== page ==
Employees of a merchant bank in London are showing strange signs of infection–unusual symptoms like super speed and strength, mind control, an extreme allergy to sunlight, and an unquenchable thirst for blood. As Howard’s department at the Laundry idles away, watching Bufy reeruns and debating how to stop the rash of vampirism, he uncovers a bloodcurdling conspiracy between men and monsters…
Kim Lakin-Smith – Tourniquet (Jurassic London)
Kim Lakin-Smith’s debut novel, Tourniquet was first published in 2008 by Immanion Press and praised by reviewers as “ambitious”, “thought-provoking” and “dazzling”. In Tourniquet, the city of Nottingham has been rebuilt according to the utopian vision of Roses, the lead singer of a legendary rock band.
For years the city has been a haven for outcasts and exiles, all drawn by the charismatic musician. But now, disaster has struck – Roses is dead and it is left to Druid, Roses’ reclusive drummer, to investigate his murder. As he strikes out into the city, Druid discovers that “Renegade City” might not be the gothic paradise that he believed…
If you could see your future with someone . . . would you?
Meet Evelyn and Godfrey. Evelyn is breaking up with her boyfriend, Adrian, as she’s seen their dismal future together at Dr Chin’s office: the life they may have when they are both many years older, singing ‘Happy Birthday’ to a chihuahua and arguing about cheese. She hopes for more.
Meanwhile, Godfrey is proposing to his girlfriend, Madge – who’s not quite willing to take that leap. She wants to see their future together first . . . just to be sure they’re meant for one another.
Then, one day, Evelyn and Godfrey meet – and from that moment their lives become entwined.
Sparkling, warm and witty, The Future for Curious People is a love story for anyone who’s ever wondered if they’re with The One, or The One Before Last.
This novel combines the writing talents of twenty-seven-year-old newcomer Gregory Sherl, based on an original idea by award-winning author Julianna Baggott.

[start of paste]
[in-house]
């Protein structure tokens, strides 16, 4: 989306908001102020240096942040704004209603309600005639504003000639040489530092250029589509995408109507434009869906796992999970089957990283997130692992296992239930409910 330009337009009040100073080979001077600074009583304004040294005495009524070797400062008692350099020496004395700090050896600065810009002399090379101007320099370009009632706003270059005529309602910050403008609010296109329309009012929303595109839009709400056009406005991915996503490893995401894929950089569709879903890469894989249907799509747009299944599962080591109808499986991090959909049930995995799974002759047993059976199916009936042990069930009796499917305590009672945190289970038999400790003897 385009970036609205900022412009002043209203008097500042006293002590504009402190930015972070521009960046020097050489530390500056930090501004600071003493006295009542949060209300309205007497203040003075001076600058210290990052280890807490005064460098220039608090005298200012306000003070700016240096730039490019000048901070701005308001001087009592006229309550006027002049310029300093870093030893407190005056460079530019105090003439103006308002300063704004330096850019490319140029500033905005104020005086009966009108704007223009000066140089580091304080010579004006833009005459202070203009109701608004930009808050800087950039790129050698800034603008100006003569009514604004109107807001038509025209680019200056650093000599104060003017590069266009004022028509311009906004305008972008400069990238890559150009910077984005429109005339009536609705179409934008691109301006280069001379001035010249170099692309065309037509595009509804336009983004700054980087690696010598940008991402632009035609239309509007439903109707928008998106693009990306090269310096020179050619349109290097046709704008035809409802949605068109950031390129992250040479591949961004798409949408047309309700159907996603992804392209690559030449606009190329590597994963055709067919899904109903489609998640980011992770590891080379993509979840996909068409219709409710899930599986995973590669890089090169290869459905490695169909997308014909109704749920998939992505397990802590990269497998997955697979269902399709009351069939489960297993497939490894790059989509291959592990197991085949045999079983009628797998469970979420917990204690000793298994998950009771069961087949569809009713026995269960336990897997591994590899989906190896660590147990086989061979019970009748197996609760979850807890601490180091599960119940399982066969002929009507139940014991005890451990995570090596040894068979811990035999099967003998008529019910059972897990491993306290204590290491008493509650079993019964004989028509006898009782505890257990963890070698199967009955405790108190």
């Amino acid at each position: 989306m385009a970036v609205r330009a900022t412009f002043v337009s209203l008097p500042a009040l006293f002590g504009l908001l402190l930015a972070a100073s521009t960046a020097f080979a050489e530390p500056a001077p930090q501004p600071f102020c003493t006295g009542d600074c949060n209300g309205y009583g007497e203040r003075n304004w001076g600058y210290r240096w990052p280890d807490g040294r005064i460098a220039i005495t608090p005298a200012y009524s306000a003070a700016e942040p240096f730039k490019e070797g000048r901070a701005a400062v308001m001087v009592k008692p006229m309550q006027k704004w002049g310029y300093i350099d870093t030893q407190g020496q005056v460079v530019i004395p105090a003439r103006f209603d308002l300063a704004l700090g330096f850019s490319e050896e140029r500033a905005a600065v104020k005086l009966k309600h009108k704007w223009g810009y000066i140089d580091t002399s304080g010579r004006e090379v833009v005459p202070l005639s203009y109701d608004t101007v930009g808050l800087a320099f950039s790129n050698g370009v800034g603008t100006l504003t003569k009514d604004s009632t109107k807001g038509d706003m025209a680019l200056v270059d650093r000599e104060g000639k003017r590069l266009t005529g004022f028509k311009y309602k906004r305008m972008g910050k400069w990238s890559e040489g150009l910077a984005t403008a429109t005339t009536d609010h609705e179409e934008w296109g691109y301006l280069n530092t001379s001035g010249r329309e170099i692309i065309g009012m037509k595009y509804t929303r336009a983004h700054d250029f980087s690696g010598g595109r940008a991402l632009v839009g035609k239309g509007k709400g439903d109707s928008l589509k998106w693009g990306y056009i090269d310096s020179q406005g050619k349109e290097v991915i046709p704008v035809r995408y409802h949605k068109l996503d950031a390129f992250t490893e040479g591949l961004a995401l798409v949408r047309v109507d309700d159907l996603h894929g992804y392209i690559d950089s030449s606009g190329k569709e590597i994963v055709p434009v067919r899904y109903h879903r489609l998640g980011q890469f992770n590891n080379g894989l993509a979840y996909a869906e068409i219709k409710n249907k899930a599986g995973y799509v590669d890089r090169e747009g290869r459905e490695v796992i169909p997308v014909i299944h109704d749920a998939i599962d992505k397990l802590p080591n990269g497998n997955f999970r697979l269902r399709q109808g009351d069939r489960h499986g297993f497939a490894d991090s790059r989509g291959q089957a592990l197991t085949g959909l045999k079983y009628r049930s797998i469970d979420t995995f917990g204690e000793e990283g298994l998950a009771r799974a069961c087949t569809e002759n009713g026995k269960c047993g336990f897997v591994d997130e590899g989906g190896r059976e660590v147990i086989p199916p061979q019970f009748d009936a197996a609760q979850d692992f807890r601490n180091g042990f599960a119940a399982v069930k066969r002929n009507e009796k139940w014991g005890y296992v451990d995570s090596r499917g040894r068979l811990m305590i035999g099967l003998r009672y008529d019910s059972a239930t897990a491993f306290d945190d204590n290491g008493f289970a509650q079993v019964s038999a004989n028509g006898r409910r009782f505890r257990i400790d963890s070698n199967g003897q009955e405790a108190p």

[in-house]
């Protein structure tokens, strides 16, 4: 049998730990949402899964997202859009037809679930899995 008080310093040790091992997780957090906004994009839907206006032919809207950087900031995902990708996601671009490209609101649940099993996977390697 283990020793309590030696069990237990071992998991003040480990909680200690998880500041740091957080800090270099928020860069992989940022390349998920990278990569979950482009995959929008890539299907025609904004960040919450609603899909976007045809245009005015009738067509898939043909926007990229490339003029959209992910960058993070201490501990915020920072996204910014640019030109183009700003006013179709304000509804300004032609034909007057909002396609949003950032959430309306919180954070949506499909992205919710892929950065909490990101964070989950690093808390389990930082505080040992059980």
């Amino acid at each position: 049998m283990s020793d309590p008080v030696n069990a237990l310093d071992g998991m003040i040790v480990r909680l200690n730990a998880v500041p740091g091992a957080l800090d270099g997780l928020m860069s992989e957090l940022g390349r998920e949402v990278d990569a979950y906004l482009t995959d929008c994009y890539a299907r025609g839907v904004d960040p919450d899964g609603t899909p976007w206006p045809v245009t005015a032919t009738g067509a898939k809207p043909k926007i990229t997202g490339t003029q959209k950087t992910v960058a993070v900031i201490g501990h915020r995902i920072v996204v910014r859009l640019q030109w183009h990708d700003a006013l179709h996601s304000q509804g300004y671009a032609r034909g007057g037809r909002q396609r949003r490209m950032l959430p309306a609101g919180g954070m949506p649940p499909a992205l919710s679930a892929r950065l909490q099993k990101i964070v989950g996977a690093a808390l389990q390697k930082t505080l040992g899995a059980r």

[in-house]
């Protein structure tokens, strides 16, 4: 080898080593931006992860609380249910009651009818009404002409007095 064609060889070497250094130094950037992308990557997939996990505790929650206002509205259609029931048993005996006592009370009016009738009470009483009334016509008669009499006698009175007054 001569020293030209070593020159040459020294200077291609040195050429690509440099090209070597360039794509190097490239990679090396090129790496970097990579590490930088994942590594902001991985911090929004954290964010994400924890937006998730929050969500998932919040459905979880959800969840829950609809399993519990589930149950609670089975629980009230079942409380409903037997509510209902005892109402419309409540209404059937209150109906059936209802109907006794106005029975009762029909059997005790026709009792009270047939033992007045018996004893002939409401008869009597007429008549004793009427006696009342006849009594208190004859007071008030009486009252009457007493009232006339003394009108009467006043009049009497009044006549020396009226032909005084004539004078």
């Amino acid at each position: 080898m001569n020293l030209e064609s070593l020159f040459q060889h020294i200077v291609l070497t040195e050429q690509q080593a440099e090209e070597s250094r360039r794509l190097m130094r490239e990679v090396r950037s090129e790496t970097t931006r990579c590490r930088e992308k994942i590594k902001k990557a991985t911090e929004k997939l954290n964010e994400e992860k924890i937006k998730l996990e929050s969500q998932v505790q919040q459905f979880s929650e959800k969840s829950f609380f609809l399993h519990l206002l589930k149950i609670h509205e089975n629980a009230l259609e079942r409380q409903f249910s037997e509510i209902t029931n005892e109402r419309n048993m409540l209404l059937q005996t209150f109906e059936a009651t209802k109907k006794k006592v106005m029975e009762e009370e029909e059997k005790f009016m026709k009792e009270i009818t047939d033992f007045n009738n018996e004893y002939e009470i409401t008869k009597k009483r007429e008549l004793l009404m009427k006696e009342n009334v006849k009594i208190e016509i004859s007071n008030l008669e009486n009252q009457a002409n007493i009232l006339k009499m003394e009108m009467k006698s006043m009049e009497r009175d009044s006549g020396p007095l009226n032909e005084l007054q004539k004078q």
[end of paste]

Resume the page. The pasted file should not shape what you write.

The phone call.
A single word.
It is 2015 and Patricia Cowan is very old. ‘Confused today’ read the notes clipped to the end of her bed. Her childhood, her years at Oxford during the Second World War – those things are solid in her memory. Then that phone call and…her memory splits in two.
She was Trish, a housewife and mother of four.
She was Pat, a successful travel writer and mother of three.
She remembers living her life as both women, so very clearly. Which memory is real – or are both just tricks of time and light?
My Real Children is the story of both of Patricia Cowan’s lives – each with its loves and losses, sorrows and triumphs, its possible consequences. It is a novel about how every life means the entire world.
Meet Hwa. One of the few in her community to forego bio-engineered enhancements, she’s the last truly organic person left on the rig. But she’s an expert in the arts of self-defence, and she’s been charged with training the Family’s youngest, who has been receiving death threats – seemingly from another timeline.
Meanwhile, a series of interconnected murders threatens the city’s stability – serial killer? Or something much, much worse..?
Ian Whates (ed) – Solaris Rising 3 (Solaris Books)
Following the exceptionally well received Solaris Rising 1, 1.5 (e-only) and 2, series editor Ian Whates brings even more best-selling and cutting-edge SF authors together for the latest extrordinary volume of new original ground-breaking stories.
These stories are guaranteed to surprise,thrill and delight, and continue our mission to demonstrate why science-fiction remains the most exciting, varied and inspiring of all fiction genres. In Solaris Rising 1 and 2 we showed both the quality and variety that modern science fiction can produce. In Solaris Rising 3, we’ll be taking SF into the outer reaches of the universe. Aliette de Bodard, Tony Ballantyne and Sean Williams are just three of the exciting names to appear.